- Building sustainable living archives for the long-term preservation, cross-generational transfer and interactive use of community knowledge, memory and culture
- Supporting resilient communities and community-based scholarship through decolonised and community-centric research, education and practic
Visualising Angkor: Virtual History
In this collaboration between 3D animators in the Centre for Organisational and Social Informatics, the University of Sydney Greater Angkor Project, the Monash Asia Institute and National Geographic, a virtual world of landscapes, people, architecture and daily life in the 13th century Cambodian metropolis emerges detailed 3D animations based upon a wide range of archaeological and historical data, including bas reliefs (pictorial sculptures), Chinese eye witness accounts, and extensive mapping undertaken by the Greater Angkor Project.
Community Health Informatics
Leader: Professor Frada Burstein
Defined broadly, healthcare is one of the major factors contributing to the resilience and well being of communities in the face of the stresses and complexities of modern life. 21st century health care requires intensive, patient-centred information and knowledge management, using interoperable IT and information systems to create, acquire, manage, analyse, integrate, and deliver relevant, timely, reliable information from multiple sources to multiple locations, and to document patient-doctor interaction, treatments, patient monitoring and outcomes in patient records. Research undertaken as part of this theme aims to gain a deep understanding of the role that community health informatics can play in supporting communities, including health consumer communities.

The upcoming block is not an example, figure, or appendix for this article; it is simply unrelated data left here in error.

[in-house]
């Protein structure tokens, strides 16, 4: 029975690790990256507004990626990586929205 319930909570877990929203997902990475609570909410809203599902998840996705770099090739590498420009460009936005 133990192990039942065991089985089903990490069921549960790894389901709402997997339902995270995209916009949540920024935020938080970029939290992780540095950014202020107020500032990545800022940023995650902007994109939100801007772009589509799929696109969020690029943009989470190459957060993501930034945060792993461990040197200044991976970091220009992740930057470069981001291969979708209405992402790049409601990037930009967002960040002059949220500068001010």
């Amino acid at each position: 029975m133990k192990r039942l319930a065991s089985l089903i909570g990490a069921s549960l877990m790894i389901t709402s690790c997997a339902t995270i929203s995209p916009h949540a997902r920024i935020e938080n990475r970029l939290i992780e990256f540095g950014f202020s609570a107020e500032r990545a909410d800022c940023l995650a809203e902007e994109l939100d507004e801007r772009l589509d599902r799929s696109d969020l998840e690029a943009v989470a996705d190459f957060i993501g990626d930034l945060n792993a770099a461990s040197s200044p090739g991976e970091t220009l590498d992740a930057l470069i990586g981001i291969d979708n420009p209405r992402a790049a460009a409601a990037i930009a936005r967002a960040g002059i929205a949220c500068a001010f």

Research areas include:
- Delivery of timely, relevant, reliable health information on conditions, preventative measures, treatments and outcomes to health care providers, carers, and patients
- Modeling and supporting multi-player decision-making
- Patient-centred support for healthcare decision making involving integration of medical data from multiple sources with patient specific data, including psycho-social factors, patient values and circumstances